In case you haven’t caught on, Baudrillard loves this “malignant” resentment. For him it is the spirit of anarchy that is “happily universal.”

No need for a death wish or desire for self-destruction, not even for perverse effects. It is very logically, and inexorably, that the rise to power of power exacerbates a will to destroy it. And power is complicit with its own destruction. When the two towers collapsed, one could feel that they answered the suicide of the kamikazes [sic] by their own suicide. It has been said: “God cannot declare war on Itself”. Well, It can. The West, in its God-like position (of divine power, and absolute moral legitimacy) becomes suicidal, and declares war on itself.

The epigrammatic French of “No need for…” seems to mean “[We have] no need [to posit] a death wish or desire for self-destruction” in order to understand this reaction. The reaction is logical, inexorable.

Again, we return to Baudrillard’s attempt to disguise his base emotions in logic, objectivity, inexorability. No need? But what if, whatever its source, however powerful its pull, this reaction is self-destructive, it does reflects a death wish, it is, however “understandable,” profoundly perverse? From the perspective of people who find liberation of both themselves and their fellow citizens in their pruning back of envy and resentment, however limited our success, Baudrillard’s indulgence in this emotion seems like an act of profound self-destruction. Especially given the circumstances. It is precisely this resentment which will destroy the Europeans, which makes them vulnerable to demopaths and the Eurabian future in store for them. It is, in part, what brought down Ayaan Hirsi Ali.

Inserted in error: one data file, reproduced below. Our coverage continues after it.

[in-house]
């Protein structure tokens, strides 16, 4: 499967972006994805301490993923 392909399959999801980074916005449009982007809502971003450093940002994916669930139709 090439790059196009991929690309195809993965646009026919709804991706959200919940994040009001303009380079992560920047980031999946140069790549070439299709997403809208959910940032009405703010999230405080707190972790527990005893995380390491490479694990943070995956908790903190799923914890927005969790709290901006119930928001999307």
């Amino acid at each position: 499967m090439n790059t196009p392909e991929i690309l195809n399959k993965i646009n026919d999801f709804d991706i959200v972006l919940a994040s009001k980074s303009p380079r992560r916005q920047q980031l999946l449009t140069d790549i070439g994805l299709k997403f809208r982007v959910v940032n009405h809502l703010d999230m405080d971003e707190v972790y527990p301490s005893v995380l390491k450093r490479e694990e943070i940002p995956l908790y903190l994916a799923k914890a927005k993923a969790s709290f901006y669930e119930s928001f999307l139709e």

There is another interesting element in this paragraph of suicidal denial. “The West,” he tells us in his characteristic tone of certainty, “in its God-like position (of divine power, and absolute moral legitimacy) becomes suicidal, and declares war on itself.” Actually, the whole point of the West’s success, intellectual as well as moral, comes from its willingness to be more modest about its claims and hence tolerant about dissent, and more self-critical about its behavior. If there are God-like claims to divine agency and absolute moral legitimacy, it comes from the Muslim terrorists, whose ideology apparently holds little interest for Baudrillard. His statement, shorn of its willful ignorance and projection should read: “It has been said, ‘Europe cannot declare war on itself.’ Well, it can. The Europeans, in their radical bad faith and envy (of American hegemony, and relative but clear moral legitimacy) becomes suicidal, and declares war on itself.”

I skip some of the text to focus on his analysis of American hegemony.

When the situation is thus monopolized by global power, when one deals with this formidable condensation of all functions through technocratic machinery and absolute ideological hegemony (pensée unique), what other way is there, than a terrorist reversal (literally, transfer) of the situation? It is the system itself that has created the objective conditions for this brutal distortion. By taking all the cards to itself, it forces the Other to change the rules of the game. And the new rules are ferocious, because the stakes are ferocious. To a system whose excess of power creates an unsolvable challenge, terrorists respond by a definitive act that is also unanswerable. Terrorism is an act that reintroduces an irreducible singularity in a generalized exchange system. Any singularity (whether species, individual or culture), which has paid with its death for the setting up of a global circuit dominated by a single power, is avenged today by this terrorist situational transfer.